Photo one features Jon and Carlos Ham with one of the fish landed on Friday. Carlos sends it off with a little love! Photo two is of Jon and Carlos with another Snook on Friday. The last photo is of one of Carlos' Snook on Saturday. Great memories were made at the Sebastian Inlet. Very nice gentlemen!

5 Best Snook Fishing Lures ft Ben Begovic

Thursday, July 28, 2016

Snapper Patterns

With the ideal water temperature, bait fish presence, structure and current sorted out it time to look at the last few pieces of the puzzle. 
The color and clarity of the water is one of the most important factors to consider in any form of fishing but especially with sight hunters like mangrove snapper. Too murky and the bites will come almost exclusively on cut bait. This is fine but be prepared to use up a lot if bait in a hurry. There is a huge variety of smaller bait stealers that share the same habitat as the snapper and they're more likely to get to your bait first.
If the water is tap water clean and clear, you may find that it's difficult to get any bites at all outside of the low light periods of dusk and dawn. In extremely clear water, chumming with fresh pieces of locally caught bait fish such as pilchards, sardines or herring, can help get these more cautious fish to bite.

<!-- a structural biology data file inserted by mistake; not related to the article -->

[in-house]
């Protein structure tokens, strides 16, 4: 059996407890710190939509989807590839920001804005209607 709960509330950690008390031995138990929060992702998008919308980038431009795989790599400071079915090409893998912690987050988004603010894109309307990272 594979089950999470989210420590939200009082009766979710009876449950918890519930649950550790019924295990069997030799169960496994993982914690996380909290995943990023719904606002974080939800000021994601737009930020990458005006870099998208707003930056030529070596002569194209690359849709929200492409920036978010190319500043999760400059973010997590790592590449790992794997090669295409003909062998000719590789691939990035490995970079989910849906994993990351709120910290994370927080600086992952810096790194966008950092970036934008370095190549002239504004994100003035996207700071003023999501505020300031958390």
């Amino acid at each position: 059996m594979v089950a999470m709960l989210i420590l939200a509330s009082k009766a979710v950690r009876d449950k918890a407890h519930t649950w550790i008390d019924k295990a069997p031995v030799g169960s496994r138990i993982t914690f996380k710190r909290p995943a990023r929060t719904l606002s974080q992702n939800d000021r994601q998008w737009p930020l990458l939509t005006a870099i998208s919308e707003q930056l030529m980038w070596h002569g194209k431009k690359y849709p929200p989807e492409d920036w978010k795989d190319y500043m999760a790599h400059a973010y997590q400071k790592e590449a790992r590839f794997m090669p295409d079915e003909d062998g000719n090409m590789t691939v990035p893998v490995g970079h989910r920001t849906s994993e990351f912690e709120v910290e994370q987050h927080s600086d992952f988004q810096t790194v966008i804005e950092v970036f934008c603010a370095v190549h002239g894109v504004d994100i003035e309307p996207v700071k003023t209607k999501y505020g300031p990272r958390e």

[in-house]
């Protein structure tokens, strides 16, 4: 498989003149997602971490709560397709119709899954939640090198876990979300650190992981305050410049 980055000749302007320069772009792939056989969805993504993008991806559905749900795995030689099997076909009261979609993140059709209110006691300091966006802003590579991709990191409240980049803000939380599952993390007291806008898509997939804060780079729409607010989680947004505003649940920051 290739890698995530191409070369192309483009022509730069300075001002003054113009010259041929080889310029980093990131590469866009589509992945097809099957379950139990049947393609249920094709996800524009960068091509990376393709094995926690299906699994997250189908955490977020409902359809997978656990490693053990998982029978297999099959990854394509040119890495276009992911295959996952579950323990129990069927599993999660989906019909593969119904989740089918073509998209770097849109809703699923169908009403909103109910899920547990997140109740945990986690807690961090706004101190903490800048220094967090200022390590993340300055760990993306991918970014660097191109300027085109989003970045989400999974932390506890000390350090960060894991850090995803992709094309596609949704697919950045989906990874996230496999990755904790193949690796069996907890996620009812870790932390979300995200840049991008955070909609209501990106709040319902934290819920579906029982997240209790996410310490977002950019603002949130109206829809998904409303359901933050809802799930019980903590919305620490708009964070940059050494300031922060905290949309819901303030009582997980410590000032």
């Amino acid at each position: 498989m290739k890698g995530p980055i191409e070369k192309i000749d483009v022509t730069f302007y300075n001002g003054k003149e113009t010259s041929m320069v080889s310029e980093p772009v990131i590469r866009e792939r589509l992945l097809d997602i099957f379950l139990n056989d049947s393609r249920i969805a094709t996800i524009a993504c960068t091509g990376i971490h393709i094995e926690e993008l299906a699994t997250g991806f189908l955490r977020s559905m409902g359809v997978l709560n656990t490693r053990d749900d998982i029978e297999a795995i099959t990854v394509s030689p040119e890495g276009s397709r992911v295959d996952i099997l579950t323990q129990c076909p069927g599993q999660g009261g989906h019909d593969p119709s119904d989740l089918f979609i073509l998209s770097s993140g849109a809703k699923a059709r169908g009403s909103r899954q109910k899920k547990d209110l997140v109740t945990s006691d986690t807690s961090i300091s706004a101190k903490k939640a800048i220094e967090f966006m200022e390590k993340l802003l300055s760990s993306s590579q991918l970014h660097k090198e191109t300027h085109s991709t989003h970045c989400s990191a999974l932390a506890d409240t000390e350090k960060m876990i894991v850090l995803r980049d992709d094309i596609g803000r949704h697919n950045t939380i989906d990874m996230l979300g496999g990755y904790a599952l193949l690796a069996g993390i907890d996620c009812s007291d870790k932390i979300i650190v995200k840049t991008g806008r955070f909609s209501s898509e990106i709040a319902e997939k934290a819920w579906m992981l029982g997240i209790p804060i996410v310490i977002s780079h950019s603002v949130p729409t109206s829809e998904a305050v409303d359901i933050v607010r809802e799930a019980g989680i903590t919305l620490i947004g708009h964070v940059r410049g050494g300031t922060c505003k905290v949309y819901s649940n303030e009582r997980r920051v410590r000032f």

Green water with between 2 and 4 feet of visibility will often have the fish feeding on and off throughout the day or night. Under these conditions, the mangrove's are more likely to be actively hunting on the outskirts of the structure rather than tucked up inside of it.
Here you have the final few pieces of the snapper puzzle. Water color/clarity, light levels and the fish's behavior or reactions to specific conditions.
To conclude, regardless of the species your after you need to recognize and adapt to:
1 water temperature
2 forage
3 structure
4 current
5 color and clarity of the water
6 light levels
There are of course other factors at play when patterning fish, but I wouldn't be a very good teacher if I didn't let you find out what they are on you're own 

Sebastian Inlet Report


It's another gorgeous summer morning at the inlet. Winds are blowing out of the South-Southwest at 2 mph, gusting to 3 and there is a light chop on the water. Winds have been picking up a little in the afternoon, making the heat a little more tolerable on the jetties and beaches. There are no NOAA advisories this morning. 

For those of you participating in lobster mini-season, try to nail a few Lion fish while you're down there, they make a great side dish and today is the last day! Tommy Turowski at the Sebastian Inlet Bait and Tackle Shop didn't hear of many successes on the first day, hopefully that will change today. Tommy reports Reds, Mangrove Snapper, and Jacks pursuing the greenies in the water. Catch and release Snook have been plentiful but they are spawning and must be handled with extreme care. If possible, please use a net to lower the Snook back into the water. If you use a net to pull it up over the rails, use a net to put it back into the water.